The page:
Model 3

A letter about range from Tesla

edited December 2019 in Model 3
A member of our local Tesla group got this mail from Tesla.
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Hello XYZ,

I am reaching out today in regards to your upcoming appointment with Tesla Service. I work with Tesla's Virtual Diagnostic Team in which our goal is to proactively pre-diagnose your vehicle prior to your service appointment and order any parts if needed in an effort to make your service experience as fast and as seamless as possible. We have already started work on your vehicle remotely. I am currently reviewing your service visit scheduled in Tysons Corner for 12/##/2019 at 2:00pm

Regarding your concern: “My total range is 305, why has it dropped after a full charge”.

Results:
· First, I want you to rest assured that your HV battery pack is happy and healthy.
· Comprehensive remote diagnostics results in no hardware issues to address.
· Your battery capacity tests are that your pack is 0.1% HIGHER than the avg of similar configured vehicles.
· Driving higher than the normal EPA rated consumption rate, lower ambient temperatures and charging habits affect projected miles calculation, not actual battery capacity.
Specific details:
I have done comprehensive remote diagnostics on your vehicle. High voltage system remote diagnostics returns no hardware issues on your vehicle that needs to be addressed. I have compared your vehicles ability to store energy as compared to all other long range rear wheel drive Model 3s and your vehicle’s energy storage capacity is slightly above the average of the fleet. Your vehicle displays no alerts indicating hardware issues. This shows that the battery is retaining energy properly.

I have reviewed the energy consumption of your vehicle and the consumption rate over the last 30 miles is 284.4 Watt Hours per Mile which is what the vehicle actually uses for projected miles calculations. When EPA set the range and consumption standards for your configuration vehicle they rated the consumption at 234.0 Wh/mi during testing. The effect of operating at higher than the rated consumption is that projected miles will decrease faster than actual miles driven and also cause projected miles to be under calculated slightly. You can monitor rated, average, and live energy consumption numbers on your energy graph of your center display. This is one factor in why your projected range will show lower than expected.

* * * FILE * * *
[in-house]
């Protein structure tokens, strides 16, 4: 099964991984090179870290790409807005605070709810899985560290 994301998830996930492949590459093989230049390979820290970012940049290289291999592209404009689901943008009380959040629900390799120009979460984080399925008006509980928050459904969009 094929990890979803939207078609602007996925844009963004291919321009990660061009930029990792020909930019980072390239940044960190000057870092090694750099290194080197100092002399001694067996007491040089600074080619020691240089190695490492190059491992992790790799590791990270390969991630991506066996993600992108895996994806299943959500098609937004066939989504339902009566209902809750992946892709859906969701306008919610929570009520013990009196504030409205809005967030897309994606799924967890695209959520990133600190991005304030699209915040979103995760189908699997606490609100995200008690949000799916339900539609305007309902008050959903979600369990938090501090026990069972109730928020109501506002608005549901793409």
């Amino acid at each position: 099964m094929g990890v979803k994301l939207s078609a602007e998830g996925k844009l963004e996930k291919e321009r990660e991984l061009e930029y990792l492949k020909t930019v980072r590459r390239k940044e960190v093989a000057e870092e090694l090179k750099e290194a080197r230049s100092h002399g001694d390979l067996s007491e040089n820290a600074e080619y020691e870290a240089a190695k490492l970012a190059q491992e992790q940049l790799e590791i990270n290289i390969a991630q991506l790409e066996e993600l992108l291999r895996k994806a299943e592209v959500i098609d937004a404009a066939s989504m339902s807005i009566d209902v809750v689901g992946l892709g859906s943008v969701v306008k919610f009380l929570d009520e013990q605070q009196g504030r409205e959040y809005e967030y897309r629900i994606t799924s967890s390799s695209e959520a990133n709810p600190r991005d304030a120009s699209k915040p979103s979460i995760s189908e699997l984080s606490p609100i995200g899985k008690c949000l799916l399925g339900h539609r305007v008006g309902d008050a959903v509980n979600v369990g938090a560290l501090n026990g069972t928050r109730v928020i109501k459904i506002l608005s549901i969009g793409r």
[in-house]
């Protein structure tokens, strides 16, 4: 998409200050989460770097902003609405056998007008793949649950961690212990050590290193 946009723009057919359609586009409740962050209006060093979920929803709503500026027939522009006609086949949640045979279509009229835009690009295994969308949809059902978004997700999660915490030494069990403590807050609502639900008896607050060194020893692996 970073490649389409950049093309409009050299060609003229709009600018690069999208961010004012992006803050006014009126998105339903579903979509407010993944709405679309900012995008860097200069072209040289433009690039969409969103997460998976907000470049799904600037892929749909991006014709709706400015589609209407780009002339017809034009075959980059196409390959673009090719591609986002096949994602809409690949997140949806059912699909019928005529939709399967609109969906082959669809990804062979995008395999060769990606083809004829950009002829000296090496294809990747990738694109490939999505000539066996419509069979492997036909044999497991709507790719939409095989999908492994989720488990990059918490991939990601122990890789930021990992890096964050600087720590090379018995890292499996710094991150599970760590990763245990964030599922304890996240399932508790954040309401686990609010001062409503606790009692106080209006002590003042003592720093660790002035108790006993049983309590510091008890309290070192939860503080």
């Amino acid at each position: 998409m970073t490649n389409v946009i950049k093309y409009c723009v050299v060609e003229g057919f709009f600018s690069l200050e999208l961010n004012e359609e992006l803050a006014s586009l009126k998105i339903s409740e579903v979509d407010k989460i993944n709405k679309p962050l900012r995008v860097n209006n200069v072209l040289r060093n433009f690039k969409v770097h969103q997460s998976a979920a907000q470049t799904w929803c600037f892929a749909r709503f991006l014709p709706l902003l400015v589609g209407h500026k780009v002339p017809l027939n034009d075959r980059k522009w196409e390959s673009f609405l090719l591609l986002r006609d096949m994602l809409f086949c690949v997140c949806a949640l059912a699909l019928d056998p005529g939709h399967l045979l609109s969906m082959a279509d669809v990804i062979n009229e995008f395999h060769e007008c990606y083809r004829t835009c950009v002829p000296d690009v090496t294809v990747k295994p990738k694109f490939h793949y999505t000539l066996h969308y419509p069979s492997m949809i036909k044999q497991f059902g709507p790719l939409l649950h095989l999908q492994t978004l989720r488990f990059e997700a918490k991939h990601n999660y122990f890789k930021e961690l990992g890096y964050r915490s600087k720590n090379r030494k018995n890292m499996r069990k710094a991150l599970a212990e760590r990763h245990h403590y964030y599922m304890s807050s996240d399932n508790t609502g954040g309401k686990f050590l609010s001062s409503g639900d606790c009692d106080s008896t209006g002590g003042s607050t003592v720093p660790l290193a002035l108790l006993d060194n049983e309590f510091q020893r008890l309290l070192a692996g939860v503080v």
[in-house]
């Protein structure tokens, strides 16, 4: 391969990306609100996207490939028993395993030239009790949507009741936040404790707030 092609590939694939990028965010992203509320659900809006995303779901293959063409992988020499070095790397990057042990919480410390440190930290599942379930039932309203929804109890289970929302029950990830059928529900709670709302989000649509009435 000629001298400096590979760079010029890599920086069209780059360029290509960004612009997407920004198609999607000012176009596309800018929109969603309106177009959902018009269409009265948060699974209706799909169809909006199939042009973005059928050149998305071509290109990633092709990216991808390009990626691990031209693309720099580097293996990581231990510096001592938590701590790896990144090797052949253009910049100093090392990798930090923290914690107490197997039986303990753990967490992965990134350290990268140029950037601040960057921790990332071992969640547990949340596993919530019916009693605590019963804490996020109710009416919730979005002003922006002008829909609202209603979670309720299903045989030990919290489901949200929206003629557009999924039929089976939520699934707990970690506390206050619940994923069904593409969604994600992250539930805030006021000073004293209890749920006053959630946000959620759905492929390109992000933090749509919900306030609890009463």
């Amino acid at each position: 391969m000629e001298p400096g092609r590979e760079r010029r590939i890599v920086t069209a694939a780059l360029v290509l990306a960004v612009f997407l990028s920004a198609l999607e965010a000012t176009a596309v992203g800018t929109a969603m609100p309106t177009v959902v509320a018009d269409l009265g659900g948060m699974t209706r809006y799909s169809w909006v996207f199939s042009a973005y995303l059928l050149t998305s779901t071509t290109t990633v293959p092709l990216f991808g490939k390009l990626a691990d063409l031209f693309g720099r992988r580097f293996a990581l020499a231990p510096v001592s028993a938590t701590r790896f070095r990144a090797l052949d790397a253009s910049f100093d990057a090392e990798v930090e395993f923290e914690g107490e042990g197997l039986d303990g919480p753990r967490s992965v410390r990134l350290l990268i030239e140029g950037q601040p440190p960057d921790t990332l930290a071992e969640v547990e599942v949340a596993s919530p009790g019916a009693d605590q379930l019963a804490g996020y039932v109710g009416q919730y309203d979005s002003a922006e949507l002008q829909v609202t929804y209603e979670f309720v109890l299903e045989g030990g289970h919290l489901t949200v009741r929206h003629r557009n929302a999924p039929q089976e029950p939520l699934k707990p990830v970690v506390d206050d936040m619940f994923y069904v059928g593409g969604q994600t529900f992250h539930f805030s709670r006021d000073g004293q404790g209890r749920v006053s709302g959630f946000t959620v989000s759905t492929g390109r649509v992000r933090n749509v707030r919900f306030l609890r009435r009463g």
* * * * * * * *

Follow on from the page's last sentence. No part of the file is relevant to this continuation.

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Comments

  • edited December 2019
    As in all Lithium Ion batteries there is a small initial capacity loss early in the beginning of the battery’s life cycle. This well documented characteristic exists in everything that utilizes Lithium Ion technology as a power source such as cell phones, smart watches, electric vehicles, etc. The initial capacity loss is very small at 1 or 2 percent. After this initial drop in capacity, the best characteristic of Lithium Ion technology is that capacity loss rate plateaus to a very slow rate of loss. Your vehicle (as does all electric vehicles) has experienced this initial capacity loss and has reached the capacity plateau where we expect the rate of capacity loss over the life of the pack to be at a slow rate. As stated, your battery capacity tests slightly higher than the fleet average.